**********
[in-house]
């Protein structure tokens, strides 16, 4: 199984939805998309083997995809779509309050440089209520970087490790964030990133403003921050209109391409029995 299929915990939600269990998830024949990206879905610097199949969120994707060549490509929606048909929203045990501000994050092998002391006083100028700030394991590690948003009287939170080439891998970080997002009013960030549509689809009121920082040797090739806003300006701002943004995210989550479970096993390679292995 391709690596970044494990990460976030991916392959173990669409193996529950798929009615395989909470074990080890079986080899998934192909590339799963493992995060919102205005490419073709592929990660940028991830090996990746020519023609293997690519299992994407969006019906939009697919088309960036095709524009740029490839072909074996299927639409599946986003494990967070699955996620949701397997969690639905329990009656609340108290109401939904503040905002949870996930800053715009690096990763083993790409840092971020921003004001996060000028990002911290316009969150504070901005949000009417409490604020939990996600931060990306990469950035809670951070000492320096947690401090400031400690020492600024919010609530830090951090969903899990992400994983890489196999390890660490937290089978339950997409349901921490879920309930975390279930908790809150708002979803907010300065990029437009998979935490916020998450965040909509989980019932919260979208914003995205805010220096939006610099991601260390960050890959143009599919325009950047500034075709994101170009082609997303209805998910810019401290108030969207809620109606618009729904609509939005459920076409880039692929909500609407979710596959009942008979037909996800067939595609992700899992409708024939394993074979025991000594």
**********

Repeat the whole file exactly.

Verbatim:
[in-house]
């Protein structure tokens, strides 16, 4: 199984939805998309083997995809779509309050440089209520970087490790964030990133403003921050209109391409029995 299929915990939600269990998830024949990206879905610097199949969120994707060549490509929606048909929203045990501000994050092998002391006083100028700030394991590690948003009287939170080439891998970080997002009013960030549509689809009121920082040797090739806003300006701002943004995210989550479970096993390679292995 391709690596970044494990990460976030991916392959173990669409193996529950798929009615395989909470074990080890079986080899998934192909590339799963493992995060919102205005490419073709592929990660940028991830090996990746020519023609293997690519299992994407969006019906939009697919088309960036095709524009740029490839072909074996299927639409599946986003494990967070699955996620949701397997969690639905329990009656609340108290109401939904503040905002949870996930800053715009690096990763083993790409840092971020921003004001996060000028990002911290316009969150504070901005949000009417409490604020939990996600931060990306990469950035809670951070000492320096947690401090400031400690020492600024919010609530830090951090969903899990992400994983890489196999390890660490937290089978339950997409349901921490879920309930975390279930908790809150708002979803907010300065990029437009998979935490916020998450965040909509989980019932919260979208914003995205805010220096939006610099991601260390960050890959143009599919325009950047500034075709994101170009082609997303209805998910810019401290108030969207809620109606618009729904609509939005459920076409880039692929909500609407979710596959009942008979037909996800067939595609992700899992409708024939394993074979025991000594």